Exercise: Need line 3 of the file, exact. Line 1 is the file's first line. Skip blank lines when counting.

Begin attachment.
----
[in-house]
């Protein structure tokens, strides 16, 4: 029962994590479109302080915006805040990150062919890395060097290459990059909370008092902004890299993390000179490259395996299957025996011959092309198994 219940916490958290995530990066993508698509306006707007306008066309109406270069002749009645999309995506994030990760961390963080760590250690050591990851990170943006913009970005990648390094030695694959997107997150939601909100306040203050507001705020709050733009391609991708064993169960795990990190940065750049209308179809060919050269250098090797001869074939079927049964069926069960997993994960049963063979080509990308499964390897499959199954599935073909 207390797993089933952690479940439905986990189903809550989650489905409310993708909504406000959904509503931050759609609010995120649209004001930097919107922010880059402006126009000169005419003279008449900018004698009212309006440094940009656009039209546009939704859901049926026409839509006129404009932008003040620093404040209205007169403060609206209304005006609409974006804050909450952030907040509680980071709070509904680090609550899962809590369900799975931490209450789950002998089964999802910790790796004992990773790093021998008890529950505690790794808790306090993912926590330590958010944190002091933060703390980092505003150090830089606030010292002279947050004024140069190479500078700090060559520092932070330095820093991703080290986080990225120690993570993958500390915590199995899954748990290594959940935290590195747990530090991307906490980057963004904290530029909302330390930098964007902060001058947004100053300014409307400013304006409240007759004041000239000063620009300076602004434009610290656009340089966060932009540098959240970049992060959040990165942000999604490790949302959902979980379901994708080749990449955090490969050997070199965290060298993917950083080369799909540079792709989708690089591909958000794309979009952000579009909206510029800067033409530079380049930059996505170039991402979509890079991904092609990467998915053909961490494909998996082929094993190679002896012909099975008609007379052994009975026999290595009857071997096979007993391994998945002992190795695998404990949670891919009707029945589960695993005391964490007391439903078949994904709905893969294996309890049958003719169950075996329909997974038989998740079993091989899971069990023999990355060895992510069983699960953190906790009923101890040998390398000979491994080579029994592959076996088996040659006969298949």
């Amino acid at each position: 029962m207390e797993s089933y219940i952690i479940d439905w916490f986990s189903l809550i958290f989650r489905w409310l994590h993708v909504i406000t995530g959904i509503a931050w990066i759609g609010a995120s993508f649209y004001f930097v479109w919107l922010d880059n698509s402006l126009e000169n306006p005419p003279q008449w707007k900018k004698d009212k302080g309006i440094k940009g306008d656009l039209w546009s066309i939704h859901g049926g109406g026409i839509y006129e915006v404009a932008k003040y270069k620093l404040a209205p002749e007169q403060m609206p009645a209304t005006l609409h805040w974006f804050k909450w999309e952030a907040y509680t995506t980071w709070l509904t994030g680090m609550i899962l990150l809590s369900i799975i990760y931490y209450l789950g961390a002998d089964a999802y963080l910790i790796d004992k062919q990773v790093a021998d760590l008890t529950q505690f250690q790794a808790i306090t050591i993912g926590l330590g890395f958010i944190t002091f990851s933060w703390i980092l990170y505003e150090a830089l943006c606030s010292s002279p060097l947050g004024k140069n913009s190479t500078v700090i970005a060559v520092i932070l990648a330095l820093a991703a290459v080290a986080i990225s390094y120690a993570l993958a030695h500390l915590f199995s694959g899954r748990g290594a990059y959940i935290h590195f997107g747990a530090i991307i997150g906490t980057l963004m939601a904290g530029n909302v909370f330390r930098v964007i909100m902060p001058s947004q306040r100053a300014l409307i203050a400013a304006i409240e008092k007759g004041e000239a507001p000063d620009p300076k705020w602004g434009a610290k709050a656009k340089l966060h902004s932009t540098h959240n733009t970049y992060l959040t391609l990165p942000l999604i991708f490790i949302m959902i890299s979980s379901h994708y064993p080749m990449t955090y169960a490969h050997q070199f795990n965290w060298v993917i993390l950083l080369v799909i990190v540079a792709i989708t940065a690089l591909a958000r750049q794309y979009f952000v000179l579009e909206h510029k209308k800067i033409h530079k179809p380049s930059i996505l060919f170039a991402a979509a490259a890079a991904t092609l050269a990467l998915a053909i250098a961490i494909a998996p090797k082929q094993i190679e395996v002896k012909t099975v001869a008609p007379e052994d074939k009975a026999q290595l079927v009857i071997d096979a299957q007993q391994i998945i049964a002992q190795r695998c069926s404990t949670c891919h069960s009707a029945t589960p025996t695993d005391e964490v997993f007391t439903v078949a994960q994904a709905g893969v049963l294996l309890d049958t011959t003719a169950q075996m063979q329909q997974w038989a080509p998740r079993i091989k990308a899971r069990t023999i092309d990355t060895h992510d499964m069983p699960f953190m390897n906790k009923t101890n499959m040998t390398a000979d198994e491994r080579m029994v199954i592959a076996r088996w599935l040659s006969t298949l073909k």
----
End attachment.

């Amino acid at each position: 029962m207390e797993s089933y219940i952690i479940d439905w916490f986990s189903l809550i958290f989650r489905w409310l994590h993708v909504i406000t995530g959904i509503a931050w990066i759609g609010a995120s993508f649209y004001f930097v479109w919107l922010d880059n698509s402006l126009e000169n306006p005419p003279q008449w707007k900018k004698d009212k302080g309006i440094k940009g306008d656009l039209w546009s066309i939704h859901g049926g109406g026409i839509y006129e915006v404009a932008k003040y270069k620093l404040a209205p002749e007169q403060m609206p009645a209304t005006l609409h805040w974006f804050k909450w999309e952030a907040y509680t995506t980071w709070l509904t994030g680090m609550i899962l990150l809590s369900i799975i990760y931490y209450l789950g961390a002998d089964a999802y963080l910790i790796d004992k062919q990773v790093a021998d760590l008890t529950q505690f250690q790794a808790i306090t050591i993912g926590l330590g890395f958010i944190t002091f990851s933060w703390i980092l990170y505003e150090a830089l943006c606030s010292s002279p060097l947050g004024k140069n913009s190479t500078v700090i970005a060559v520092i932070l990648a330095l820093a991703a290459v080290a986080i990225s390094y120690a993570l993958a030695h500390l915590f199995s694959g899954r748990g290594a990059y959940i935290h590195f997107g747990a530090i991307i997150g906490t980057l963004m939601a904290g530029n909302v909370f330390r930098v964007i909100m902060p001058s947004q306040r100053a300014l409307i203050a400013a304006i409240e008092k007759g004041e000239a507001p000063d620009p300076k705020w602004g434009a610290k709050a656009k340089l966060h902004s932009t540098h959240n733009t970049y992060l959040t391609l990165p942000l999604i991708f490790i949302m959902i890299s979980s379901h994708y064993p080749m990449t955090y169960a490969h050997q070199f795990n965290w060298v993917i993390l950083l080369v799909i990190v540079a792709i989708t940065a690089l591909a958000r750049q794309y979009f952000v000179l579009e909206h510029k209308k800067i033409h530079k179809p380049s930059i996505l060919f170039a991402a979509a490259a890079a991904t092609l050269a990467l998915a053909i250098a961490i494909a998996p090797k082929q094993i190679e395996v002896k012909t099975v001869a008609p007379e052994d074939k009975a026999q290595l079927v009857i071997d096979a299957q007993q391994i998945i049964a002992q190795r695998c069926s404990t949670c891919h069960s009707a029945t589960p025996t695993d005391e964490v997993f007391t439903v078949a994960q994904a709905g893969v049963l294996l309890d049958t011959t003719a169950q075996m063979q329909q997974w038989a080509p998740r079993i091989k990308a899971r069990t023999i092309d990355t060895h992510d499964m069983p699960f953190m390897n906790k009923t101890n499959m040998t390398a000979d198994e491994r080579m029994v199954i592959a076996r088996w599935l040659s006969t298949l073909k």